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This Sermon titled "Is It Wrong to Segregate?" was delivered by the Reverend A. L. Kendrick on June 5, 1960. He expounds on several topics including equal rights, communism and the political element of the government.
This article, posted in the New York Times, discusses the play, "Waiting for Godot," held by the Free Southern Theatre in Mississippi. The play focuses on racial and social issues dealing with civil rights.
This is an enclosure that accompanied a letter dated March 22, 1968 from John C. Bennett to Dr. King. Dr. King spoke often of the need of fasting to repent for the sin of Vietnam, and was closely associated with the Clergy and Laymen Concerned about Vietnam (CALCAV). Between the writing of this letter and the event itself, Dr. King would be assassinated.
This text derives from a television show outlining the facts of the Black Panther Party. In attendance were civil rights activist like Dr. King, Stokely Carmichael, H. Rapp Brown and their affiliates within the Civil Rights Movement.
As pastor of Ebenezer, Dr. King delivered this particular sermon to his congregation in January of 196. He begins by referencing representative-elect Julian Bond's statement against war and against America's involvement in Vietnam, and he commends Mr. Bond for being courageous enough to speak his mind. He uses quotes from historical figures and biblical passages to support his claim that humans should be men of conviction and not of conformity. Dr.
Dr. King informs Mrs. Patricia Kleps that he will be unable to fulfill her request to speak at the First Unitarian Church in San Francisco. However, Dr. King pledges to contact her around January of 1968 to possibly schedule a date for him to address her congregation.
I.M. Sternberg, Western Electric Public Affairs Representative, poses four questions regarding the social conditions of Blacks. Sternberg requests feedback from Dr. King in order to raise awareness and to promote social justice activism among company employees.
The letter references letters between Arrington and John Farrell, regarding the employment of a Negro representative. Mr. Kiah Sayles, a representative of P. Ballantine & Sons, explained that P. Ballantine & Sons was the first company to hire Negro models which elevated Negroes in executive positions. Sayles went on to explain the liberal hiring policy of Coyle Beverage, a distributor of P. Ballantine and Sons.
In this letter Joan Daves reports to Dr. King a proposal for a French edition of "Strength to Love" based on a specified advance and royalty.
J. P. Brookshire supports Dr. King's desire for equality and justice, but is critical of the methods by which Dr. King uses to obtain these goals. He also criticizes Dr. King's stand on the conflict in Vietnam and the draft.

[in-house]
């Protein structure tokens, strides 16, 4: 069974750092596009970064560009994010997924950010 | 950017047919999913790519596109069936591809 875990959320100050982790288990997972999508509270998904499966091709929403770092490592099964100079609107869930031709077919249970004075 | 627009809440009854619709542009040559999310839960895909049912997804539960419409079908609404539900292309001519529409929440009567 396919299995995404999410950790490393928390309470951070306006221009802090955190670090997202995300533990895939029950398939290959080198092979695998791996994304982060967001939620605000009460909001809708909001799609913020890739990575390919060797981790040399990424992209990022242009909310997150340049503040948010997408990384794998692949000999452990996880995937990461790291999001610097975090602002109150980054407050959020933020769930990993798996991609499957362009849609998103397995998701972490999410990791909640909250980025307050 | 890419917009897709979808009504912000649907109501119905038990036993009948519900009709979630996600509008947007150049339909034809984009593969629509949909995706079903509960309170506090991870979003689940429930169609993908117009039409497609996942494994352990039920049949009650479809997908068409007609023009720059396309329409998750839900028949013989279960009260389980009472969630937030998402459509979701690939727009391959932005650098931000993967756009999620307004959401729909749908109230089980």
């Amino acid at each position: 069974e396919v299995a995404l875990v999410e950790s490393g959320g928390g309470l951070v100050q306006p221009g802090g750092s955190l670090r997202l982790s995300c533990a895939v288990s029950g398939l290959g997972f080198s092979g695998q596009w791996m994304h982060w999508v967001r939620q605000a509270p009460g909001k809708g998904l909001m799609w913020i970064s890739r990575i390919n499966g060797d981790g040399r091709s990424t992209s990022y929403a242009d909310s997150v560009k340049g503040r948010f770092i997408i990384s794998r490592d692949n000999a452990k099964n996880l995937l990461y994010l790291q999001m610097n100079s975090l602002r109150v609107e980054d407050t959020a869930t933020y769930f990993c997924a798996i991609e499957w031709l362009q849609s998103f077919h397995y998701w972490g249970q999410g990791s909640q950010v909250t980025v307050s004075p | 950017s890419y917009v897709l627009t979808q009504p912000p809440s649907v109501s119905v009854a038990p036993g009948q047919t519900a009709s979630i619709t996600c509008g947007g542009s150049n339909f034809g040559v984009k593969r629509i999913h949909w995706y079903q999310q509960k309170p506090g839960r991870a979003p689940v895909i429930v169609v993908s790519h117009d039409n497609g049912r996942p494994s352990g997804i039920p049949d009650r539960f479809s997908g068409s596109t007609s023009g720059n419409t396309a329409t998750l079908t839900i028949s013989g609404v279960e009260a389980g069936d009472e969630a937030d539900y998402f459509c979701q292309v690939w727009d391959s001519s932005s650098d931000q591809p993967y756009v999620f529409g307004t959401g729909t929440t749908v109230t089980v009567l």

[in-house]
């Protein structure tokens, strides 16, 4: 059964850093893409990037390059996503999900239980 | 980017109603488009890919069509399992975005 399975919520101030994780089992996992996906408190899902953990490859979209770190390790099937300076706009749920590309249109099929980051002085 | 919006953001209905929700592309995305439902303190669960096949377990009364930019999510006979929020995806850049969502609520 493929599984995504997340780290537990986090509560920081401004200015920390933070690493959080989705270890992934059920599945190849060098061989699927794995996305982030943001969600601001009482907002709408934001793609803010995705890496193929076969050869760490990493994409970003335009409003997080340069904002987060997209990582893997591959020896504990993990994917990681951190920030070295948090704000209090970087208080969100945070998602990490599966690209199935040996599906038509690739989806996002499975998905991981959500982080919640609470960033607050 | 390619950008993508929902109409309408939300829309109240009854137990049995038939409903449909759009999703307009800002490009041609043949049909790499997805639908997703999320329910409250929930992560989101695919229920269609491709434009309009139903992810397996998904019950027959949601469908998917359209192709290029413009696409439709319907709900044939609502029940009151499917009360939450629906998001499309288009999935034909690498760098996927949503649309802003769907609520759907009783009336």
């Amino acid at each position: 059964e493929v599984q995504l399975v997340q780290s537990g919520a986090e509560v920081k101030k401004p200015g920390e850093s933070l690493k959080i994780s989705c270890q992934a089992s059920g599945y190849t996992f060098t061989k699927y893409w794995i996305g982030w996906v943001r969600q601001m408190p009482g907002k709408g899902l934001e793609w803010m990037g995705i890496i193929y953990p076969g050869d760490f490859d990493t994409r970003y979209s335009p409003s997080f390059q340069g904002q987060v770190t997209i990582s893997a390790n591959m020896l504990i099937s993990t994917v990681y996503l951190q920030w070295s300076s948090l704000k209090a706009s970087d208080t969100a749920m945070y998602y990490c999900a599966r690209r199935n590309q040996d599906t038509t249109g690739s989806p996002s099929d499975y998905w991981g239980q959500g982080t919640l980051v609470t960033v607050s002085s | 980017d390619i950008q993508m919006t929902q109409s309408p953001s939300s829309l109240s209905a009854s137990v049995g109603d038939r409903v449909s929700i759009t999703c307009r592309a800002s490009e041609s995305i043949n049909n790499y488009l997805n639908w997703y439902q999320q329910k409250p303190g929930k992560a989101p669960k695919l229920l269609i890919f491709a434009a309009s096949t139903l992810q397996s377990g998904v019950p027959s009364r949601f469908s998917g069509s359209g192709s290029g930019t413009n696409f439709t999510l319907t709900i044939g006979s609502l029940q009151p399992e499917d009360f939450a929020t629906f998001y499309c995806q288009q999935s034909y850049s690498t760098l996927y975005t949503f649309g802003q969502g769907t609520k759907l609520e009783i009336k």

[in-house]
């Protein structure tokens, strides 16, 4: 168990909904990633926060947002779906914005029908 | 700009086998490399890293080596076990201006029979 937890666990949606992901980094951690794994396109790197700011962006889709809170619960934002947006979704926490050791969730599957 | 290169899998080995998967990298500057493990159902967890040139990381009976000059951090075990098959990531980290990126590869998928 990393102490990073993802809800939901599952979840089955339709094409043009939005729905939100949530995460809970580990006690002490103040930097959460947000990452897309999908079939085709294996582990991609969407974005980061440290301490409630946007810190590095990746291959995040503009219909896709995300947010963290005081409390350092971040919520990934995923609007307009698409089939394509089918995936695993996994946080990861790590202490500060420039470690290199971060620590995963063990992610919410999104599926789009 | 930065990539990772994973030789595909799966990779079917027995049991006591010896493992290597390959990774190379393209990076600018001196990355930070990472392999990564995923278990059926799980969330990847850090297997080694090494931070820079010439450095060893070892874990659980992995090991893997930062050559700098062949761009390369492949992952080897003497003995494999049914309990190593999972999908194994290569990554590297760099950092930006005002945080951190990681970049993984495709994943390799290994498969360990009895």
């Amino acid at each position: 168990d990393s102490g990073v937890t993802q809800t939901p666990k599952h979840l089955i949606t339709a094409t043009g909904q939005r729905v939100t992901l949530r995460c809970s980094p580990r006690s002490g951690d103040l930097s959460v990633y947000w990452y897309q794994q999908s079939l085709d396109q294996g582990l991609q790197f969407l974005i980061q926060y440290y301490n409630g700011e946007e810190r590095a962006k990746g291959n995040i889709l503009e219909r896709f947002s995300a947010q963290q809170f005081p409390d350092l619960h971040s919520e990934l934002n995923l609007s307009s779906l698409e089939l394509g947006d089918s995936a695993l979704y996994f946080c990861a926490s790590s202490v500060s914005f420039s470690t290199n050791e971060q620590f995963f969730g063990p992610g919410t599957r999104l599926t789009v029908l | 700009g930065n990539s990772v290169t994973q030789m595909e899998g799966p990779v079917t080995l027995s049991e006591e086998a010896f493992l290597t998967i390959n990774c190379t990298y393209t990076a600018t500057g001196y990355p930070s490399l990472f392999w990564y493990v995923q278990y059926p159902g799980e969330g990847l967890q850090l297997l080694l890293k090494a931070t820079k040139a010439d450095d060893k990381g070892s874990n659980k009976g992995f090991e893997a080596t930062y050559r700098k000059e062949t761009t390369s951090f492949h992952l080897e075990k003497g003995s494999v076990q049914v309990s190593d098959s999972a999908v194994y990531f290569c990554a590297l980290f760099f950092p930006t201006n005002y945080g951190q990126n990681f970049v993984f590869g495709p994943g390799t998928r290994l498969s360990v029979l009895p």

This handwritten outline reflects a sermon delivered by Dr. King at Dexter Avenue Baptist Church in January of 1954. The sermon is structured around "The Parable of the Talents" taken from Matthew 25:14-30. Dr. King highlights how the passage assures a "reward for faithfulness."
Dr. King illustrates in his annual report the innovative changes that have occurred within the country, as well as the world. He also expresses the Republican stand point on civil rights and the constant concern of racism.
James A. Dombrowski urges J. Lindsay Almond to take a stand against segregation in the city of Lynchburg. This urgency emerged as a result of the jailing of six students who sitting-in at a local diner.
An anonymous supporter sends encouraging words to Dr. and Mrs. King.
US Ambassador to the United Nations Adlai Stevenson, informs Dr. King that they will have to postpone their meeting due to a U.N. Security Council meeting that Mr. Stevenson has to preside over.
Dr. King delivers a sermon about the parable of the lost sheep from the book of Luke. In this sermon, Dr. King poses the question that has pondered mankind for ages, "What is God Like?" He declares, "God is like a good shepherd" caring for his sheep. Dr. King commends the good done in America, but compares the nation to "a lost sheep" for failing to maintain equality for all men. He summarizes by describing good as a process, that everyone is significant and God is seeking to find the lost.
This document is Dr. King's address to the 53rd Annual Convention of the NAACP in Atlanta, Georgia. Dr. King discusses the following myths in this address: time will solve all problems, education can only solve problems of racial conflict, the Negro vote can do little to alter present conditions, and the practice of nonviolence is ineffective. Dr. King also speaks on "disunity," and states "the law may not make a man love me, but it may keep him from lynching me."
Debbie Steiner of Willburn, New Jersey tells Dr. King how she was moved by his article in Life magazine, which she calls "a realistic summary of why the Negro can not wait." She explains her discontent with prejudice and inquires about how young people can influence change.